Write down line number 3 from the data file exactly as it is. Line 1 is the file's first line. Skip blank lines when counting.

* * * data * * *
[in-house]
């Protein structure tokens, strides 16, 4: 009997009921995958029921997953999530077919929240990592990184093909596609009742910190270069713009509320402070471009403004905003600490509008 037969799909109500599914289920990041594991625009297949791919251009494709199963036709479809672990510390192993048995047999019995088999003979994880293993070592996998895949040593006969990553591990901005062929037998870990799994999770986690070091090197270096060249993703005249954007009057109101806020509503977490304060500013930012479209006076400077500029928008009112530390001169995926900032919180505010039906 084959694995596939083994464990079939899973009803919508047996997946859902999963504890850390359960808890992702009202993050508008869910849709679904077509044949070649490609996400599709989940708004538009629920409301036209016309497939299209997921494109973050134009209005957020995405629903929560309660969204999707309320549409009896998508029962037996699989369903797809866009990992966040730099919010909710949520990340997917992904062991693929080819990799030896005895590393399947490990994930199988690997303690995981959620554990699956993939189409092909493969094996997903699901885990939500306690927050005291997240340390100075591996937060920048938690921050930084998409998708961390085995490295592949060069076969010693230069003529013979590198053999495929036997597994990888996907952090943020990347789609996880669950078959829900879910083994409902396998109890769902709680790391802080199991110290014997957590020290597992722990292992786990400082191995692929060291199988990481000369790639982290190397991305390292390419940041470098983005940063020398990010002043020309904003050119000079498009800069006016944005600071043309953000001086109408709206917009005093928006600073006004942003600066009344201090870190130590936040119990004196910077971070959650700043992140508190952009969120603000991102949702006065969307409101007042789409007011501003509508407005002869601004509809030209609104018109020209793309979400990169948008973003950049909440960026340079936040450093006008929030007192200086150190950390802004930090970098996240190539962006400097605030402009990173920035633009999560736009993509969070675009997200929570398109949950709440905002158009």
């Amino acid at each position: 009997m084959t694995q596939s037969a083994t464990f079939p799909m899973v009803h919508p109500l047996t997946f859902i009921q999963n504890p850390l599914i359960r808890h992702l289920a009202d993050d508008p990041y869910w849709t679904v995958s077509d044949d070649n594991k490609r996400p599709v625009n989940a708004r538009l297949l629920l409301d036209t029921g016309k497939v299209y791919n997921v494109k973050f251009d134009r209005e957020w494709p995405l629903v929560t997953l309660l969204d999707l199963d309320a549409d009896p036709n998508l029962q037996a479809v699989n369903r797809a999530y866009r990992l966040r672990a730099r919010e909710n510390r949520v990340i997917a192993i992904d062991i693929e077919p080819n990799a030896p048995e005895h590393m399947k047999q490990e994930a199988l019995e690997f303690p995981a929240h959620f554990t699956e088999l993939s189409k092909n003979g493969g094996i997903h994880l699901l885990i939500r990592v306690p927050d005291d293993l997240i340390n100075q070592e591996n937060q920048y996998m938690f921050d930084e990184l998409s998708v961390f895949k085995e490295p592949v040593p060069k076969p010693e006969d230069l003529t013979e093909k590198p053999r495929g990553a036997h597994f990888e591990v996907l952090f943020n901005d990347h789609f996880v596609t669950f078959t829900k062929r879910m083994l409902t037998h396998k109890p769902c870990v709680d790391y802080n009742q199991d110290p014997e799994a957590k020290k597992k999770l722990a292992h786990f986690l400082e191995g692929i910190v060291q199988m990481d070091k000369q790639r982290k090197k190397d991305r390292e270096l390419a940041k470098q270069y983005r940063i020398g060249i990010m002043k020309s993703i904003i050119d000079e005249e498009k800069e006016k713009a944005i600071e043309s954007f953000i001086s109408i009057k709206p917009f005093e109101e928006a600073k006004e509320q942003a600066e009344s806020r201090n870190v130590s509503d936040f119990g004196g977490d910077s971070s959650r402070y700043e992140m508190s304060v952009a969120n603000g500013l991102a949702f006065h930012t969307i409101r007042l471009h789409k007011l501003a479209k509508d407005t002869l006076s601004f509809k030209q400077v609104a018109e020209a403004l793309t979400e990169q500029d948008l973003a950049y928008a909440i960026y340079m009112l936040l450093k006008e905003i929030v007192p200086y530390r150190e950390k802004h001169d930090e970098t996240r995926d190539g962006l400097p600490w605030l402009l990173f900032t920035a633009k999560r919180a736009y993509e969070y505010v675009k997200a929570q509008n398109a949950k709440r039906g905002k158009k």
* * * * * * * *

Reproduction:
């Amino acid at each position: 009997m084959t694995q596939s037969a083994t464990f079939p799909m899973v009803h919508p109500l047996t997946f859902i009921q999963n504890p850390l599914i359960r808890h992702l289920a009202d993050d508008p990041y869910w849709t679904v995958s077509d044949d070649n594991k490609r996400p599709v625009n989940a708004r538009l297949l629920l409301d036209t029921g016309k497939v299209y791919n997921v494109k973050f251009d134009r209005e957020w494709p995405l629903v929560t997953l309660l969204d999707l199963d309320a549409d009896p036709n998508l029962q037996a479809v699989n369903r797809a999530y866009r990992l966040r672990a730099r919010e909710n510390r949520v990340i997917a192993i992904d062991i693929e077919p080819n990799a030896p048995e005895h590393m399947k047999q490990e994930a199988l019995e690997f303690p995981a929240h959620f554990t699956e088999l993939s189409k092909n003979g493969g094996i997903h994880l699901l885990i939500r990592v306690p927050d005291d293993l997240i340390n100075q070592e591996n937060q920048y996998m938690f921050d930084e990184l998409s998708v961390f895949k085995e490295p592949v040593p060069k076969p010693e006969d230069l003529t013979e093909k590198p053999r495929g990553a036997h597994f990888e591990v996907l952090f943020n901005d990347h789609f996880v596609t669950f078959t829900k062929r879910m083994l409902t037998h396998k109890p769902c870990v709680d790391y802080n009742q199991d110290p014997e799994a957590k020290k597992k999770l722990a292992h786990f986690l400082e191995g692929i910190v060291q199988m990481d070091k000369q790639r982290k090197k190397d991305r390292e270096l390419a940041k470098q270069y983005r940063i020398g060249i990010m002043k020309s993703i904003i050119d000079e005249e498009k800069e006016k713009a944005i600071e043309s954007f953000i001086s109408i009057k709206p917009f005093e109101e928006a600073k006004e509320q942003a600066e009344s806020r201090n870190v130590s509503d936040f119990g004196g977490d910077s971070s959650r402070y700043e992140m508190s304060v952009a969120n603000g500013l991102a949702f006065h930012t969307i409101r007042l471009h789409k007011l501003a479209k509508d407005t002869l006076s601004f509809k030209q400077v609104a018109e020209a403004l793309t979400e990169q500029d948008l973003a950049y928008a909440i960026y340079m009112l936040l450093k006008e905003i929030v007192p200086y530390r150190e950390k802004h001169d930090e970098t996240r995926d190539g962006l400097p600490w605030l402009l990173f900032t920035a633009k999560r919180a736009y993509e969070y505010v675009k997200a929570q509008n398109a949950k709440r039906g905002k158009k």